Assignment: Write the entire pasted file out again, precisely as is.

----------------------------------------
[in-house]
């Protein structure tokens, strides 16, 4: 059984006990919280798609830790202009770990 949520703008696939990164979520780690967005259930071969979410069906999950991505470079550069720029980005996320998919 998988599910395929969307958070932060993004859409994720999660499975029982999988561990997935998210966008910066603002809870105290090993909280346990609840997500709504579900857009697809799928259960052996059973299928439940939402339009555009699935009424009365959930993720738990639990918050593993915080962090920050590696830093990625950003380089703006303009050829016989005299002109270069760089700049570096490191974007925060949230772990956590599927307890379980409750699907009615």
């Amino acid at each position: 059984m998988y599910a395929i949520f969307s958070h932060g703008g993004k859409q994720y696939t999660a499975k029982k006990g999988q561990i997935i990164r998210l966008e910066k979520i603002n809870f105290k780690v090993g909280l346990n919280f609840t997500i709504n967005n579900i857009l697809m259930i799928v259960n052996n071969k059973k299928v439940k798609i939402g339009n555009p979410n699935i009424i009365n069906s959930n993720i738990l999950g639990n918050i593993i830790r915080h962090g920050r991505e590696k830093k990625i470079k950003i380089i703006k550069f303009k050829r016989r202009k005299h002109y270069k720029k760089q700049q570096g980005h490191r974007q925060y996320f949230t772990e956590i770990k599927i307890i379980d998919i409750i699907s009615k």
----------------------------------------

[in-house]
């Protein structure tokens, strides 16, 4: 059984006990919280798609830790202009770990 949520703008696939990164979520780690967005259930071969979410069906999950991505470079550069720029980005996320998919 998988599910395929969307958070932060993004859409994720999660499975029982999988561990997935998210966008910066603002809870105290090993909280346990609840997500709504579900857009697809799928259960052996059973299928439940939402339009555009699935009424009365959930993720738990639990918050593993915080962090920050590696830093990625950003380089703006303009050829016989005299002109270069760089700049570096490191974007925060949230772990956590599927307890379980409750699907009615």
């Amino acid at each position: 059984m998988y599910a395929i949520f969307s958070h932060g703008g993004k859409q994720y696939t999660a499975k029982k006990g999988q561990i997935i990164r998210l966008e910066k979520i603002n809870f105290k780690v090993g909280l346990n919280f609840t997500i709504n967005n579900i857009l697809m259930i799928v259960n052996n071969k059973k299928v439940k798609i939402g339009n555009p979410n699935i009424i009365n069906s959930n993720i738990l999950g639990n918050i593993i830790r915080h962090g920050r991505e590696k830093k990625i470079k950003i380089i703006k550069f303009k050829r016989r202009k005299h002109y270069k720029k760089q700049q570096g980005h490191r974007q925060y996320f949230t772990e956590i770990k599927i307890i379980d998919i409750i699907s009615k």